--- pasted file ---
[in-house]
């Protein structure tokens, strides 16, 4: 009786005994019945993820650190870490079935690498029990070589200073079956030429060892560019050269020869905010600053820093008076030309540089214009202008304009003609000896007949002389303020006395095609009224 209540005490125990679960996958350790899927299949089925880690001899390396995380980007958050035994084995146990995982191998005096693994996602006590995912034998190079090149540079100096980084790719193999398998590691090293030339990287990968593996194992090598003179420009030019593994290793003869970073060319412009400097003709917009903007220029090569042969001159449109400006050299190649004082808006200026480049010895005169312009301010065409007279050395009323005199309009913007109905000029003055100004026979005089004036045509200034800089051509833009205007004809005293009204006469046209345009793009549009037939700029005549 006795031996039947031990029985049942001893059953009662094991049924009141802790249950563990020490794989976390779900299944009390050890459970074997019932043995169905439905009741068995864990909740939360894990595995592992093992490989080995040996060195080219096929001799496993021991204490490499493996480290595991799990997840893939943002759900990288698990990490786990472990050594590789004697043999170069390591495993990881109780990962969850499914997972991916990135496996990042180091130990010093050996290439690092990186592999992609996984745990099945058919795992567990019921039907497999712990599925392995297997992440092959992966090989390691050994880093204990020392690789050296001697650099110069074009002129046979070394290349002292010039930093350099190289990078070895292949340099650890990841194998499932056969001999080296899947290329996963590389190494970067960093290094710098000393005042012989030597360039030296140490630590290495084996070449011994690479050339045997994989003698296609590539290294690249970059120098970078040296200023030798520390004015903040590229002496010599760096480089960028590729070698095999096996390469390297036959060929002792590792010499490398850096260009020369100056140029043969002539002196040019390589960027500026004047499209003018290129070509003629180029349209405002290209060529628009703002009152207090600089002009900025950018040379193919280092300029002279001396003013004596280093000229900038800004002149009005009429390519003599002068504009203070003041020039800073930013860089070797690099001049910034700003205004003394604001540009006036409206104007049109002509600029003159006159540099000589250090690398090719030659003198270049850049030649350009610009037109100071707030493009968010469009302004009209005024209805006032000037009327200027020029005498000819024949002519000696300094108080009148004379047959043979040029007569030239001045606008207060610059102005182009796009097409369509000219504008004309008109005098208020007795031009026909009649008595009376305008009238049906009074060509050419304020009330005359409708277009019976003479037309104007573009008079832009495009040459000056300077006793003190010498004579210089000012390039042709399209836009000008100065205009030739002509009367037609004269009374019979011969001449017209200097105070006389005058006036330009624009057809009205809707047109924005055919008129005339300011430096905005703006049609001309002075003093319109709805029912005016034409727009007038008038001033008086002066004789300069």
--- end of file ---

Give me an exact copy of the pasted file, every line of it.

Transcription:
[in-house]
């Protein structure tokens, strides 16, 4: 009786005994019945993820650190870490079935690498029990070589200073079956030429060892560019050269020869905010600053820093008076030309540089214009202008304009003609000896007949002389303020006395095609009224 209540005490125990679960996958350790899927299949089925880690001899390396995380980007958050035994084995146990995982191998005096693994996602006590995912034998190079090149540079100096980084790719193999398998590691090293030339990287990968593996194992090598003179420009030019593994290793003869970073060319412009400097003709917009903007220029090569042969001159449109400006050299190649004082808006200026480049010895005169312009301010065409007279050395009323005199309009913007109905000029003055100004026979005089004036045509200034800089051509833009205007004809005293009204006469046209345009793009549009037939700029005549 006795031996039947031990029985049942001893059953009662094991049924009141802790249950563990020490794989976390779900299944009390050890459970074997019932043995169905439905009741068995864990909740939360894990595995592992093992490989080995040996060195080219096929001799496993021991204490490499493996480290595991799990997840893939943002759900990288698990990490786990472990050594590789004697043999170069390591495993990881109780990962969850499914997972991916990135496996990042180091130990010093050996290439690092990186592999992609996984745990099945058919795992567990019921039907497999712990599925392995297997992440092959992966090989390691050994880093204990020392690789050296001697650099110069074009002129046979070394290349002292010039930093350099190289990078070895292949340099650890990841194998499932056969001999080296899947290329996963590389190494970067960093290094710098000393005042012989030597360039030296140490630590290495084996070449011994690479050339045997994989003698296609590539290294690249970059120098970078040296200023030798520390004015903040590229002496010599760096480089960028590729070698095999096996390469390297036959060929002792590792010499490398850096260009020369100056140029043969002539002196040019390589960027500026004047499209003018290129070509003629180029349209405002290209060529628009703002009152207090600089002009900025950018040379193919280092300029002279001396003013004596280093000229900038800004002149009005009429390519003599002068504009203070003041020039800073930013860089070797690099001049910034700003205004003394604001540009006036409206104007049109002509600029003159006159540099000589250090690398090719030659003198270049850049030649350009610009037109100071707030493009968010469009302004009209005024209805006032000037009327200027020029005498000819024949002519000696300094108080009148004379047959043979040029007569030239001045606008207060610059102005182009796009097409369509000219504008004309008109005098208020007795031009026909009649008595009376305008009238049906009074060509050419304020009330005359409708277009019976003479037309104007573009008079832009495009040459000056300077006793003190010498004579210089000012390039042709399209836009000008100065205009030739002509009367037609004269009374019979011969001449017209200097105070006389005058006036330009624009057809009205809707047109924005055919008129005339300011430096905005703006049609001309002075003093319109709805029912005016034409727009007038008038001033008086002066004789300069």